Summary: Third Sunday in Advent
Third Sunday in Advent Sermon
"What Do You Hear and See"?
2* Now when John heard in prison about the deeds of the Christ, he sent word by his disciples
3* and said to him, "Are you he who is to come, or shall we look for another?"
4 And Jesus answered them, "Go and tell John what you hear and see:
5* the blind receive their sight and the lame walk, lepers are cleansed and the deaf hear, and the dead are raised up, and the poor have good news preached to them.
6* And blessed is he who takes no offense at me."
7* ¶ As they went away, Jesus began to speak to the crowds concerning John: "What did you go out into the wilderness to behold? A reed shaken by the wind?
8 Why then did you go out? To see a man clothed in soft raiment? Behold, those who wear soft raiment are in kings’ houses.
9* Why then did you go out? To see a prophet? Yes, I tell you, and more than a prophet.
10* This is he of whom it is written, ’Behold, I send my messenger before thy face, who shall prepare thy way before thee.’
11* Truly, I say to you, among those born of women there has risen no one greater than John the Baptist; yet he who is least in the kingdom of heaven is greater than he. (RSV)
A pastor tells the following story:" I served a rural Indiana church as a student. In reading the minutes of the. church council some years ago, I came across the following: Elder Smith recommends we hire Mr. Johnson as our student minister. He has a background in music and a history of outstanding youth work. Music and youth are two areas of church life where we need improvement. Eighteen months later there was another entry: Elder Jones made the motion that we fire Mr. Johnson, our student minister. The man spends too much time working with the kids in the church and it seems all we do is sing during the worship service. We need more preaching and someone to work with the older people."
Mr. Johnson didn’t know what to expect from his church council. He tried to please them in one area, and they changed their expectations of him. John had the same problems with Jesus. John had preached that the Messiah was coming, he told the people to repent, to change their ways, or they would go to hell. But, then Jesus comes and his preaching is one of compassion, one of love, and John doesn’t know what to expect. SO, he tells his disciples to go to Jesus and ask Jesus if he is the one, if he is the Messiah, if he is the one who is coming, or should we look for another?
John had doubts about who Jesus was. Are you the one? He wasn’t sure Jesus was the one. He wanted to check it out. As he sat in jail, he struggled with what he had heard about Jesus. He questioned, he had doubts, he wondered.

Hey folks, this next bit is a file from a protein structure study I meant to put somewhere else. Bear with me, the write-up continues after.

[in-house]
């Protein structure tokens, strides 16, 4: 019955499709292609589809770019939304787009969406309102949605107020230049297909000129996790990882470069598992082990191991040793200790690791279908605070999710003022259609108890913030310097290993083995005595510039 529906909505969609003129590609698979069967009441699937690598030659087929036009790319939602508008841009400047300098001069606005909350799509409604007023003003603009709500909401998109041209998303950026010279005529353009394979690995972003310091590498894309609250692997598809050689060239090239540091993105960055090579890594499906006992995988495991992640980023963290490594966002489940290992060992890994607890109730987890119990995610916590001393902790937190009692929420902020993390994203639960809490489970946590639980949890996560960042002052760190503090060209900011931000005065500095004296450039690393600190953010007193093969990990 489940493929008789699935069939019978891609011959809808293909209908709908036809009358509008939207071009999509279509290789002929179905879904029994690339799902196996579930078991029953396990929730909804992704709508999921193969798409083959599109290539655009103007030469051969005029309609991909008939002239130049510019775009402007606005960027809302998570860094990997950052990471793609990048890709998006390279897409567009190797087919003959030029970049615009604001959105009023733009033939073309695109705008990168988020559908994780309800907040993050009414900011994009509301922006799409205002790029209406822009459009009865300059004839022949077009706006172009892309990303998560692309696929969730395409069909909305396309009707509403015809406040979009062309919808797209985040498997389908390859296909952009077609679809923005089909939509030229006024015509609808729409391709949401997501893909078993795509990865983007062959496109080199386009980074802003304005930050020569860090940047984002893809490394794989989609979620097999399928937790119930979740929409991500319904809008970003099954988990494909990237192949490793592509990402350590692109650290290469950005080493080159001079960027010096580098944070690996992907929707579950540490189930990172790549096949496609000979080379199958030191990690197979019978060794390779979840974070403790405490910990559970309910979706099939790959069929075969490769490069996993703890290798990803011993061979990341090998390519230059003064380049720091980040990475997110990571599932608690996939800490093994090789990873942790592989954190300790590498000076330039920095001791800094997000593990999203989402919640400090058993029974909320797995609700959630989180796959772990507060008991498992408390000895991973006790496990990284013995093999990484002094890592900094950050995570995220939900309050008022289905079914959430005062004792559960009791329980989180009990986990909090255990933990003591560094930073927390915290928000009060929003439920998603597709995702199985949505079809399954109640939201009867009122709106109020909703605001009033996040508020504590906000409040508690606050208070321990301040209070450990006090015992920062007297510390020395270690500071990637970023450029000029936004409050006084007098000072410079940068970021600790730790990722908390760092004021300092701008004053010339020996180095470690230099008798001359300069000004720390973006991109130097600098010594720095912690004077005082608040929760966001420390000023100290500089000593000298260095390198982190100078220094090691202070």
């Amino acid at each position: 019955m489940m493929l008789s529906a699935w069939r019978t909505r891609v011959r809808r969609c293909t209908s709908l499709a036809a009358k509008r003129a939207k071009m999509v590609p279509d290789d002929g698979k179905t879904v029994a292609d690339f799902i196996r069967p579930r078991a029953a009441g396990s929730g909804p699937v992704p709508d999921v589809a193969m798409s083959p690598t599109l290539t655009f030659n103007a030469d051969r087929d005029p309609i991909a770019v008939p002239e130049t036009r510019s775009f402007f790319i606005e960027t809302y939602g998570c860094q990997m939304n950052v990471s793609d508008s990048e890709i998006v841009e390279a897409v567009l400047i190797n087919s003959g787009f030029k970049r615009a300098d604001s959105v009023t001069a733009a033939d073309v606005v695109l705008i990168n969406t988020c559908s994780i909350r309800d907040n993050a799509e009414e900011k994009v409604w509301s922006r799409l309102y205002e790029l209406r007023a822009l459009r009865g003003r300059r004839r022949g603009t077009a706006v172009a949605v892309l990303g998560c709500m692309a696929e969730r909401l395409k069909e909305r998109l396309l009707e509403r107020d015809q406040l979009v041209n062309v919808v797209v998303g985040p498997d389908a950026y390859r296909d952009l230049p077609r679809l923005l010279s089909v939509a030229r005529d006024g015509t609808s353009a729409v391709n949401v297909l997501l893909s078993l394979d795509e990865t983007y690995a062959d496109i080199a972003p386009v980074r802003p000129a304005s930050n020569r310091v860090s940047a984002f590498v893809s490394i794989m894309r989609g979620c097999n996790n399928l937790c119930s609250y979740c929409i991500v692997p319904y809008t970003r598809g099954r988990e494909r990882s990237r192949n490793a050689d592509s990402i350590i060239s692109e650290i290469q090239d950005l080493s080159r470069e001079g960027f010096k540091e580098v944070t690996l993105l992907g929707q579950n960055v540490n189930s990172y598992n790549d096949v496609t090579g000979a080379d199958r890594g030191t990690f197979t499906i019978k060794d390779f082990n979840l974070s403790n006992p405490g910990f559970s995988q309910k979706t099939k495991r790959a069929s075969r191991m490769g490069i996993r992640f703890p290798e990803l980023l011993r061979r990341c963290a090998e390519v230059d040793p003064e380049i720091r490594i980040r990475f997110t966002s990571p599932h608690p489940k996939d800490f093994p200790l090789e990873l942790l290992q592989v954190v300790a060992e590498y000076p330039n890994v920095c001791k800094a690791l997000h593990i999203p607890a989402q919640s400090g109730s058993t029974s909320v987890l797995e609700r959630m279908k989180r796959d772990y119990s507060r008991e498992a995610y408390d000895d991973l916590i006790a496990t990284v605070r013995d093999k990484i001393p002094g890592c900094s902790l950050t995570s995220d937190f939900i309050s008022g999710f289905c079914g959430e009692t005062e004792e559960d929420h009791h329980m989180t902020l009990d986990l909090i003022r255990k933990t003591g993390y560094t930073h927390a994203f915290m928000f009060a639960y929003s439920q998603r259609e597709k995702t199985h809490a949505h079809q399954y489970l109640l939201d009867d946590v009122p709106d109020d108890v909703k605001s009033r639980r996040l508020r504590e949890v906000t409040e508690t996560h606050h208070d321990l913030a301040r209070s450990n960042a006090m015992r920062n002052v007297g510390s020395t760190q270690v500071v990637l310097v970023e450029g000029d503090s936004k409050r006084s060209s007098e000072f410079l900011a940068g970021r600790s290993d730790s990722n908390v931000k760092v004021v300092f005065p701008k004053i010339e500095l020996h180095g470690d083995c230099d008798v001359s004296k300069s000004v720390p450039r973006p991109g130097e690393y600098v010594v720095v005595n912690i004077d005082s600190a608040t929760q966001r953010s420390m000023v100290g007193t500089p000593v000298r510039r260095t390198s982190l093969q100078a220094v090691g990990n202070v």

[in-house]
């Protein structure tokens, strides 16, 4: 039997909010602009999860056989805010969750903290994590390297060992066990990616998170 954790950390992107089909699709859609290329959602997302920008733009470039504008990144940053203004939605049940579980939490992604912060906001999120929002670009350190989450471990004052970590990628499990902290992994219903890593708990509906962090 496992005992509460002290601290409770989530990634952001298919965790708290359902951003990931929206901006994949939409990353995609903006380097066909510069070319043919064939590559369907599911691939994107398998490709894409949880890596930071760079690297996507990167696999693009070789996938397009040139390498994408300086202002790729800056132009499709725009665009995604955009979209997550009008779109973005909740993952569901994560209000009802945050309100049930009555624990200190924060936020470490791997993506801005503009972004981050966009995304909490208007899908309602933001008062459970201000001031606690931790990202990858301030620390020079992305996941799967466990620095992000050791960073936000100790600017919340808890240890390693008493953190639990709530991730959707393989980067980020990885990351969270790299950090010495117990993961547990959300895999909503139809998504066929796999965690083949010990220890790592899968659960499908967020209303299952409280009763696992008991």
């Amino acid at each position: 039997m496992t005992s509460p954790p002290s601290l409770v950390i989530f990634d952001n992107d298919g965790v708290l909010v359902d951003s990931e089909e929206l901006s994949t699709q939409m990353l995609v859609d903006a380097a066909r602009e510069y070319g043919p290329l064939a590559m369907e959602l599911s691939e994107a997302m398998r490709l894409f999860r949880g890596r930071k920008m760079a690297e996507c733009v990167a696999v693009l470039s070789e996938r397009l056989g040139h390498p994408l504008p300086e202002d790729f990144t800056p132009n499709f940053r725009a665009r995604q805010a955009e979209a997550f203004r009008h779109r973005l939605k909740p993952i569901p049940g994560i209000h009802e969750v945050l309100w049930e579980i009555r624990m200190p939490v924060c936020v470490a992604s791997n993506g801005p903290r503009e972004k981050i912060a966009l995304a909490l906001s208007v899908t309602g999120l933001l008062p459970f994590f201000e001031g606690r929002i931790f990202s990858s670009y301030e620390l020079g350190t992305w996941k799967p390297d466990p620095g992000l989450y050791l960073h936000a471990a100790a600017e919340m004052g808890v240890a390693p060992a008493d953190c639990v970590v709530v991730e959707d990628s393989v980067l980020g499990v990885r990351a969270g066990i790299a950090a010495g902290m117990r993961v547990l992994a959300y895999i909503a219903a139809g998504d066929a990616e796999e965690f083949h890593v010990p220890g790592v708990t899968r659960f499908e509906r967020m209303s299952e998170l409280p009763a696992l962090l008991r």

He might be thinking, "Lord, where did I go wrong? I did what I thought you wanted. I said what I thought you wanted me to say. You told me that Messiah was coming. But where is he? Where’s the fire, the ax, the judgment he’s supposed to bring? And why, if he’s here, would he let me stay in this place? I’ve heard rumors about this one called Jesus. I thought I knew my cousin pretty well. I remember that day in the Jordan when I baptized him. What a glorious day. I knew it was all beginning then. God’s whole plan was being put into play. But, where is he now? Why isn’t he doing what I said he would do? Is he really the one or should I look for another?
What Child is this who lay to rest on Mary’s lap sleeping? What child?
Wondering, having doubts, is that okay? Do we shy away from these questions of doubts ? As Christians do we say doubts, questions of faith are wrong?
Paul Tillich points out that God does not stand aloof, apart from our questioning; rather God is in the struggle of doubt, making himself known through it. Doubt therefore is a vital part and element of the faith which justifies.
In the book, "A sign in the straw" Pastor Richard Hoefler asks, "Who of us have not cried out with John, ’Are you the Christ, or shall we look for another’? When life gets tough and we see innocent people suffer. The bad so often succeed while the good fail. When we face a world locked in the death grip of one meaningless war after another; when we witness the destruction of nature as greed and desire for comforts drain the earth of her natural resources; when we choke on pollution and stumble over wrecked lives of people struck down by drugs and alcoholism; who can help but cry out, ’If you are the Messiah, why this? Must we, shall we, look for another?’